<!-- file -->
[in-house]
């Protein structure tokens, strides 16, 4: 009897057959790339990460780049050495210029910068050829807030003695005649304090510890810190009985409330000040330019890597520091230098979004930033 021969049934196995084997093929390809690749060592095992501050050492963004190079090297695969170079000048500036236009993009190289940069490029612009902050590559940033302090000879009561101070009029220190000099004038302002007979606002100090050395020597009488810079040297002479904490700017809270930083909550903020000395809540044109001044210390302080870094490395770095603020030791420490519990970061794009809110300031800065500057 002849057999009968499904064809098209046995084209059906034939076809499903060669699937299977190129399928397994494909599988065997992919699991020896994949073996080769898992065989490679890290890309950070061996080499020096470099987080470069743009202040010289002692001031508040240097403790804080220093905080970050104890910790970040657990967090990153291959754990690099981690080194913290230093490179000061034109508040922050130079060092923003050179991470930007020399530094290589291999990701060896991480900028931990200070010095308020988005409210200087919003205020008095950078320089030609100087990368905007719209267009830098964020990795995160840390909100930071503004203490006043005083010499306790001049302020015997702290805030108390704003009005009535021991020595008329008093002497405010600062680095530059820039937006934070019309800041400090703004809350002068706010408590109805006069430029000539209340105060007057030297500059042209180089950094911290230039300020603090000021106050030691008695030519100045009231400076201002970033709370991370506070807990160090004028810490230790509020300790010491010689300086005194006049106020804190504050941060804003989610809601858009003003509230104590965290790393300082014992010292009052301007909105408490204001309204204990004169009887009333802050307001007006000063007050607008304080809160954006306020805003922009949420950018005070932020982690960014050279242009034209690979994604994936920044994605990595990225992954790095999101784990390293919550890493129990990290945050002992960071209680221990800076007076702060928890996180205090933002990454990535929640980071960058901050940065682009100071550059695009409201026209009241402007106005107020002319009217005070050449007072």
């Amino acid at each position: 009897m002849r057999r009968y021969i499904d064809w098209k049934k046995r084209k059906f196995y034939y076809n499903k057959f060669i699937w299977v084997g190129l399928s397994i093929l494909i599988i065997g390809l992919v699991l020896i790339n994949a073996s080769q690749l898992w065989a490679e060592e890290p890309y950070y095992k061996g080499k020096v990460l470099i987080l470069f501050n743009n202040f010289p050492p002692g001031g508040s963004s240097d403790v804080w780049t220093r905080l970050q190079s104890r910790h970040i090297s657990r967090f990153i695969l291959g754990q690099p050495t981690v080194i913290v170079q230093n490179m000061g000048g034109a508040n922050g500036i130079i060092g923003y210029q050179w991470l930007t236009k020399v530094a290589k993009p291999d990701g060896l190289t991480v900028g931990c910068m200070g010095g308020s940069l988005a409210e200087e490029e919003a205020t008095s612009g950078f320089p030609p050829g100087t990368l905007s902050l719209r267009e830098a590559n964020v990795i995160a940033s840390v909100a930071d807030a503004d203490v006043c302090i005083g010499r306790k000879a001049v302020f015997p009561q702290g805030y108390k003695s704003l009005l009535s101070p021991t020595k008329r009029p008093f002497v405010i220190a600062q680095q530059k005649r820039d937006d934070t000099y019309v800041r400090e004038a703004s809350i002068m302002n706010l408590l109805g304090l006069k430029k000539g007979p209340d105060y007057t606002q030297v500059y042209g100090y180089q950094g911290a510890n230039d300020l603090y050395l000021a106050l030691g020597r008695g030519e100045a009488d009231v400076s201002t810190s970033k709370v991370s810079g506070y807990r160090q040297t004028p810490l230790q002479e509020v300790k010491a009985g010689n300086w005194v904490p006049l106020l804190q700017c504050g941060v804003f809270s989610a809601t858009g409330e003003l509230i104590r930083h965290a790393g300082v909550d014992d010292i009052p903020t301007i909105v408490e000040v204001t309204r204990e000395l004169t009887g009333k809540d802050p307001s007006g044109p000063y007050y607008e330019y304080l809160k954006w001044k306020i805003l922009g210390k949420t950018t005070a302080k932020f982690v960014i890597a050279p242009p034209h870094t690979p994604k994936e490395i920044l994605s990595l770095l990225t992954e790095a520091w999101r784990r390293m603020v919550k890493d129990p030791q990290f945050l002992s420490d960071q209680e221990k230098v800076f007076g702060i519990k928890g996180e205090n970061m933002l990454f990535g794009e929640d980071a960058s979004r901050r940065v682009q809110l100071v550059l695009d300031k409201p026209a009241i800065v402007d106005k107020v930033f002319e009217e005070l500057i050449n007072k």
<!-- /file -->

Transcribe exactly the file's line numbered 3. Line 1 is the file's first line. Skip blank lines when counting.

């Amino acid at each position: 009897m002849r057999r009968y021969i499904d064809w098209k049934k046995r084209k059906f196995y034939y076809n499903k057959f060669i699937w299977v084997g190129l399928s397994i093929l494909i599988i065997g390809l992919v699991l020896i790339n994949a073996s080769q690749l898992w065989a490679e060592e890290p890309y950070y095992k061996g080499k020096v990460l470099i987080l470069f501050n743009n202040f010289p050492p002692g001031g508040s963004s240097d403790v804080w780049t220093r905080l970050q190079s104890r910790h970040i090297s657990r967090f990153i695969l291959g754990q690099p050495t981690v080194i913290v170079q230093n490179m000061g000048g034109a508040n922050g500036i130079i060092g923003y210029q050179w991470l930007t236009k020399v530094a290589k993009p291999d990701g060896l190289t991480v900028g931990c910068m200070g010095g308020s940069l988005a409210e200087e490029e919003a205020t008095s612009g950078f320089p030609p050829g100087t990368l905007s902050l719209r267009e830098a590559n964020v990795i995160a940033s840390v909100a930071d807030a503004d203490v006043c302090i005083g010499r306790k000879a001049v302020f015997p009561q702290g805030y108390k003695s704003l009005l009535s101070p021991t020595k008329r009029p008093f002497v405010i220190a600062q680095q530059k005649r820039d937006d934070t000099y019309v800041r400090e004038a703004s809350i002068m302002n706010l408590l109805g304090l006069k430029k000539g007979p209340d105060y007057t606002q030297v500059y042209g100090y180089q950094g911290a510890n230039d300020l603090y050395l000021a106050l030691g020597r008695g030519e100045a009488d009231v400076s201002t810190s970033k709370v991370s810079g506070y807990r160090q040297t004028p810490l230790q002479e509020v300790k010491a009985g010689n300086w005194v904490p006049l106020l804190q700017c504050g941060v804003f809270s989610a809601t858009g409330e003003l509230i104590r930083h965290a790393g300082v909550d014992d010292i009052p903020t301007i909105v408490e000040v204001t309204r204990e000395l004169t009887g009333k809540d802050p307001s007006g044109p000063y007050y607008e330019y304080l809160k954006w001044k306020i805003l922009g210390k949420t950018t005070a302080k932020f982690v960014i890597a050279p242009p034209h870094t690979p994604k994936e490395i920044l994605s990595l770095l990225t992954e790095a520091w999101r784990r390293m603020v919550k890493d129990p030791q990290f945050l002992s420490d960071q209680e221990k230098v800076f007076g702060i519990k928890g996180e205090n970061m933002l990454f990535g794009e929640d980071a960058s979004r901050r940065v682009q809110l100071v550059l695009d300031k409201p026209a009241i800065v402007d106005k107020v930033f002319e009217e005070l500057i050449n007072k």